The Order of Languages of Dictionaries to Show?
About This Website
This site is online Pāḷi Dictionary (Pāli to Chinese, Pāli to English, Pāli to Japanese, Pāli-Vietnamese, Pāli-Burmese). The source of the dictionaries come from Pali Canon E-Dictionary Version 1.94 (PCED). The source code of this website is at pali repository on GitHub, and the data of this website is at data repository on GitHub. Any suggestion or questions? Welcome to contact me.
|Buddhist Dictionary of Pali Proper Names by G P Malalasekera|
|Gijjha Jātaka：1．Gijjha Jātaka （No.164）.-Once the Bodhisatta was born among the vultures on Gijjhakūtapabbata．On one occasion there was a great storm of wind and rain，and the vultures were forced to seek shelter in a ditch outside Benares．A merchant，seeing them，provided them with a warm fire and food．When the weather cleared the vultures returned to their haunts，and decided to give the merchant whatever finery and jewellery they might find in their wanderings．These they dropped in the merchant’s garden．The king，hearing of their depredations，set traps and caught a vulture，who confessed the truth，which was corroborated by the merchant．The vulture was set free and the goods were returned to their owners.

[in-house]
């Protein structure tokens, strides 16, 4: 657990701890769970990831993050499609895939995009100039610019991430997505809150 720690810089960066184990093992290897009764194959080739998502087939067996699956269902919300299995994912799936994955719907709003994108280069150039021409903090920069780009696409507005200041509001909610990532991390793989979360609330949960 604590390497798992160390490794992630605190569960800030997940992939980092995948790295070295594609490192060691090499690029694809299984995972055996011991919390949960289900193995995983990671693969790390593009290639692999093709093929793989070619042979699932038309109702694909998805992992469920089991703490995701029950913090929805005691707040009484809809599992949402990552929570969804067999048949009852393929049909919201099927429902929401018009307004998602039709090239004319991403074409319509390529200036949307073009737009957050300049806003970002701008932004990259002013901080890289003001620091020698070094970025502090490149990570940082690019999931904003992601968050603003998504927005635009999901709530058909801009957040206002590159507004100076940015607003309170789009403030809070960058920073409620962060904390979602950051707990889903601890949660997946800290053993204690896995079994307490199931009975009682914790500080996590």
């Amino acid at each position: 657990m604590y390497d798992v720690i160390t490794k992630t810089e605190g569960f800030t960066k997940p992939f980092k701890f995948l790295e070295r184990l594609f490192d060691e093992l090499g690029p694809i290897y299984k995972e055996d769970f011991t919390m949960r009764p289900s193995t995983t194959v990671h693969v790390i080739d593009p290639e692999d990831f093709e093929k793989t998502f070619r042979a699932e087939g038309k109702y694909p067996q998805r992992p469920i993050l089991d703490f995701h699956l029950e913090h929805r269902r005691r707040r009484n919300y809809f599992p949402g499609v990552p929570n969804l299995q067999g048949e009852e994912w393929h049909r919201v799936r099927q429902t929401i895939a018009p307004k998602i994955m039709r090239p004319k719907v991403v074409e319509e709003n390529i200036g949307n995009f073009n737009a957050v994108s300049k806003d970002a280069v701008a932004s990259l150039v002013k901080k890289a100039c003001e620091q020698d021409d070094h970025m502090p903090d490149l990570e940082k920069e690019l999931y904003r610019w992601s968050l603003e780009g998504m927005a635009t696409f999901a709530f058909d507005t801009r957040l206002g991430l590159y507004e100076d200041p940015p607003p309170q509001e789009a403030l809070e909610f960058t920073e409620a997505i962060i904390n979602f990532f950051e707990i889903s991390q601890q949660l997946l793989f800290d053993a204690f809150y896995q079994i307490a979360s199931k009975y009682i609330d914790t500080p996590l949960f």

Ananda was the king，and Sāriputta the merchant.
The story was told in reference to a monk who was charged with having supported his poor parents．The Buddha praised the man’s action，saying that such gratitude was an excellent quality．J.ii.50f.； see also theSāma Jātaka.
2．Gijjha Jātaka （No.399）.-Once the Bodhisatta was a vulture，and supported his blind parents who lived in a cave．One day，being caught in a trap，he was heard by a hunter lamenting for his parents； the hunter set him free.
The story was told in reference to a monk who supported his mother.Channa was the hunter．J.iii.330f.
3．Gijjha Jātaka （No.427）.-Once the Bodhisatta was a vulture inGijjhapabbata．His son，Supatta，was king of the vultures； he was very strong and supported his parents．One day，against the advice of his father，he flew in the upper air and was dashed to death by the Veramba-wind.
The story was related in reference to a disobedient monk of good family，who objected to being instructed in his duties （J.iii.483f.； cf．theMigalopa Jātaka； see also theDubbaca and theIndasamāna-gotta Jātakas）.
The Catudvāra Jātaka （J.iv.1ff） was related in reference to the same monk.